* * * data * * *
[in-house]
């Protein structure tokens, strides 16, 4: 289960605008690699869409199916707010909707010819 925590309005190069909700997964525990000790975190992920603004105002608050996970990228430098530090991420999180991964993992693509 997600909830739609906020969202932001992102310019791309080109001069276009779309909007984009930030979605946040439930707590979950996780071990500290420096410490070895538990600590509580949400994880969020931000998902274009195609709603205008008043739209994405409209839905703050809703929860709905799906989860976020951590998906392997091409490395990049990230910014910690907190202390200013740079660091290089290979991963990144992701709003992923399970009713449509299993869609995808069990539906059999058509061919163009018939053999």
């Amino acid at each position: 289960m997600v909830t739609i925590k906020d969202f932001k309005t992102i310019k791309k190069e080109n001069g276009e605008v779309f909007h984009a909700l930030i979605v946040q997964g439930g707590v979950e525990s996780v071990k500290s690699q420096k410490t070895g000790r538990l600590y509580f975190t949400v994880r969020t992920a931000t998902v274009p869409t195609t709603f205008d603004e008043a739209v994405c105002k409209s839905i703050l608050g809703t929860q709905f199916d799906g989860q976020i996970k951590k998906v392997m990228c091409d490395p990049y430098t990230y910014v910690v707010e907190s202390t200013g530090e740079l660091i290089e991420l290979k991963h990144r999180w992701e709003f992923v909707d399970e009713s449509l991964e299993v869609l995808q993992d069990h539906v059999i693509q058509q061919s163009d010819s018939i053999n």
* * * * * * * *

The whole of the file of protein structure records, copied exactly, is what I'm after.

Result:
[in-house]
């Protein structure tokens, strides 16, 4: 289960605008690699869409199916707010909707010819 925590309005190069909700997964525990000790975190992920603004105002608050996970990228430098530090991420999180991964993992693509 997600909830739609906020969202932001992102310019791309080109001069276009779309909007984009930030979605946040439930707590979950996780071990500290420096410490070895538990600590509580949400994880969020931000998902274009195609709603205008008043739209994405409209839905703050809703929860709905799906989860976020951590998906392997091409490395990049990230910014910690907190202390200013740079660091290089290979991963990144992701709003992923399970009713449509299993869609995808069990539906059999058509061919163009018939053999």
């Amino acid at each position: 289960m997600v909830t739609i925590k906020d969202f932001k309005t992102i310019k791309k190069e080109n001069g276009e605008v779309f909007h984009a909700l930030i979605v946040q997964g439930g707590v979950e525990s996780v071990k500290s690699q420096k410490t070895g000790r538990l600590y509580f975190t949400v994880r969020t992920a931000t998902v274009p869409t195609t709603f205008d603004e008043a739209v994405c105002k409209s839905i703050l608050g809703t929860q709905f199916d799906g989860q976020i996970k951590k998906v392997m990228c091409d490395p990049y430098t990230y910014v910690v707010e907190s202390t200013g530090e740079l660091i290089e991420l290979k991963h990144r999180w992701e709003f992923v909707d399970e009713s449509l991964e299993v869609l995808q993992d069990h539906v059999i693509q058509q061919s163009d010819s018939i053999n």